Carpet is soft, cushiony, and warm on a cold winter morning.
But that’s where the benefits over hardwood end. Have you ever taken a minute to go over all of the drawbacks to having your living room (or worse, your entire house) coated with that fluff:
- Easy to stain
- Hard to clean
- Collects dust, dander, and other allergens
- Color fades quickly
- Looks pretty ugly if its not replaced every few years
- Can go out of style easily
Compare that to the benefits of hardwood:
- Spills can be wiped up with a paper towel
- Cleaning takes about 2 minutes of sweeping
- Finish lasts for decades
- Hardwood is always in style
- Great for skating in your socks!
How To Replace Carpet with Hardwood
So, if you’ve been thinking for a while about replacing your nasty, old, outdated carpets with sleek, modern hardwood floors, read on to learn all about what goes into the process.
Step 1: Pull Up Your Carpet
The first stage is to get rid of your carpet. For this step, you’ll need the following:
- Needlenose Pliers
- Work gloves
- Carpet knife
The process is pretty straight forward (but it does take a good deal of elbow grease). Starting in one corner of the room, use your carpet knife to cut a square approximately two feet by two feet. Then use your hands (with gloves on) to pull back the carpet in one corner as much as you can. Usually, your bare hands are all you need, but if the carpet is particularly heavily enforced, you might need to use your crowbar to pry it loose. Stack the removed carpet square somewhere out of the way.
Next, you’ll see that the floor beneath the carpet is covered in staples, tacks, or other adhesive devices. You might even see long thin strips of wood covered in tiny nails. Using a combination of your crowbar and pliers, pull up every nail, tack, staple, or whatever. Be sure to have a coffee can or something similar to collect all of these in. If a staple is particularly hard to get a grip on, you can try inserting a small flathead screwdriver underneath to pry it up a bit before pulling it loose with pliers.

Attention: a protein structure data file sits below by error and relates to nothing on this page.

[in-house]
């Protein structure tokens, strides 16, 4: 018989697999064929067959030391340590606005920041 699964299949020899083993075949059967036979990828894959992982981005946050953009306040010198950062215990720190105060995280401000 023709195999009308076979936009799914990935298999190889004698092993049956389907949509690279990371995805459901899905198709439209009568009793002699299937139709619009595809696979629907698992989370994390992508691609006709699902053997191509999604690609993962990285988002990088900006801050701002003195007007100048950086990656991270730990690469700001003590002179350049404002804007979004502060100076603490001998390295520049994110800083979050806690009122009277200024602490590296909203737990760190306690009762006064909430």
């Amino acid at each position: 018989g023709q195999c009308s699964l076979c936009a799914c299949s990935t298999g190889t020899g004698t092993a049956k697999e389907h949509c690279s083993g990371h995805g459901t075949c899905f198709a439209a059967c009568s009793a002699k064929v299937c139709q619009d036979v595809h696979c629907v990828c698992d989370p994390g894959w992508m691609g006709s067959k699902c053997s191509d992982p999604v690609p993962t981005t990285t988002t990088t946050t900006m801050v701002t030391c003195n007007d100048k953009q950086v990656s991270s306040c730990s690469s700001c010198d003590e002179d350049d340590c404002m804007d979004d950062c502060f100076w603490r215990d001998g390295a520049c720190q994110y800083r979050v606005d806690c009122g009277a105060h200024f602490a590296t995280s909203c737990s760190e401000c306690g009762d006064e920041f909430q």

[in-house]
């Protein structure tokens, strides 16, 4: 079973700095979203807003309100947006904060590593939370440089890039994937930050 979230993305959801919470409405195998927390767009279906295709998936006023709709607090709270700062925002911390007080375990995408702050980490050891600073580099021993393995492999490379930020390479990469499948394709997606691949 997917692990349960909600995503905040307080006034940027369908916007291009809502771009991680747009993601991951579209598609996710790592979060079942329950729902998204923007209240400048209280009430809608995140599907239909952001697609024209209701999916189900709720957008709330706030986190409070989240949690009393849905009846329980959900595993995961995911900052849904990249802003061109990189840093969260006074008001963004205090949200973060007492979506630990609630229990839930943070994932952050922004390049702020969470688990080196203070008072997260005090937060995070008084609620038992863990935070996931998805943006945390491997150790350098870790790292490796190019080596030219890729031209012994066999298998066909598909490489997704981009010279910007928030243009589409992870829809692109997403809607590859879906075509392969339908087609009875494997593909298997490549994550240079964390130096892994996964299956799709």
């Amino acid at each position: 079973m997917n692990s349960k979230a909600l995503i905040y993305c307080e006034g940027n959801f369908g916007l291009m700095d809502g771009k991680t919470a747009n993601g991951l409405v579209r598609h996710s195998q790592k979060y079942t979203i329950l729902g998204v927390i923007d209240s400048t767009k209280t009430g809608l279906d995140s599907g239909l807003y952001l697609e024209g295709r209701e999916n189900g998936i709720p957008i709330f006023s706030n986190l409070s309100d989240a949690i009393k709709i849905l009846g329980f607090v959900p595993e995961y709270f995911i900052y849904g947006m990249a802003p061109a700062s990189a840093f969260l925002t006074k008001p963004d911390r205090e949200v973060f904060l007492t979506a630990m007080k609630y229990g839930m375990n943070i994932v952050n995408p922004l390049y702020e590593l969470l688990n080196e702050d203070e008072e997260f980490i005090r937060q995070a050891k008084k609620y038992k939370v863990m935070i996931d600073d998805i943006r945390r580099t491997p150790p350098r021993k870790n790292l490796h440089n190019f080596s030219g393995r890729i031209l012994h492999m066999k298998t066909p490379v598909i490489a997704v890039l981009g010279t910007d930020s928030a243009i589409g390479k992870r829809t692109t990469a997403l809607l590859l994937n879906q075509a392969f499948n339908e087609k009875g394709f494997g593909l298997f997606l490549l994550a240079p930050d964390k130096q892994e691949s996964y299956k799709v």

Keep repeating this process with small sections of the carpet until you’ve got the entire room cleared. Then move on to the next room.
Carpet waste is going to take up a lot more space than you imagine, so if you are clearing out more than one room, you are probably going to need a bin to dispose of all those little 2’x2′ squares. Check with your regular waste disposal company or do a simple search on Google such as dumpster rental Denver (obviously using your own city) in order to find a reputable dumpster rental service in your area. Be sure to let them know that you are disposing of carpet and check if there are any special regulations or charges for this service.
The Lucky Few Who Can End the Job There
If you are lucky enough that you house was built in an era before wall to wall carpet was the norm, you might be able to call it quits there. You might tear up the carpet and find that beneath it is perfectly usable hard wood flooring. Odds are, though, that you’ve still got work to do. And that’s what the next section is about.
Step 2: Installing the Hardwood Floor
Beneath your carpet is what is known as sub-floor, or the floor beneath your floor. Usually this is just bare plywood or a hard concrete slab. The sub-floor is exactly where you’ll be installing your new hardwood. You’ve got a few different methods to choose from: staples, nails, or glue. We’ll go over each method below.
Stapling Down Your Hardwood Floor
This method doesn’t really work on concrete, so only use it if you’ve got a wooden sub-floor. All it takes is using a staple gun to attach the hardwood to your sub-floor. If the sub-floor has planks instead of straight plywood, you need to lay your hardwood against the grain of the sub-floor in order to prevent warping over time. Otherwise, any reshaping that occurs on the sub-floor will be translated to your precious hardwood.
Nailing Down Your Hardwood Floor
Very similar to stapling, this just involves using a nail and hammer (or nailgun) to adhere your hardwood to the sub-floor. Again, this won’t work on concrete, and you need to follow the same against-the-grain laying method described above if you are installing over floorboards.
Gluing Down Your Hardwood Floor
This is the ideal method for installing on top of concrete, but it works just as well over wooden sub-floors. It involves adhering your hardwood to the sub-floor with industrial strength epoxy. It can be a tricky process to do properly, though, so we recommend finding a professionally trained hardwood floor installation specialist if you will be using the glue method of installation.
Hardwood floors a universally loved by homeowners. Some people really hate carpet, but no one is adamant against hardwood. So if you are thinking of selling your house in the near future, they can be a great way to increase your customer base. Even if you aren’t selling, a little bit of elbow grease is worth the peace of mind that comes with flooring that is a beauty on the eyes and a cinch to maintain.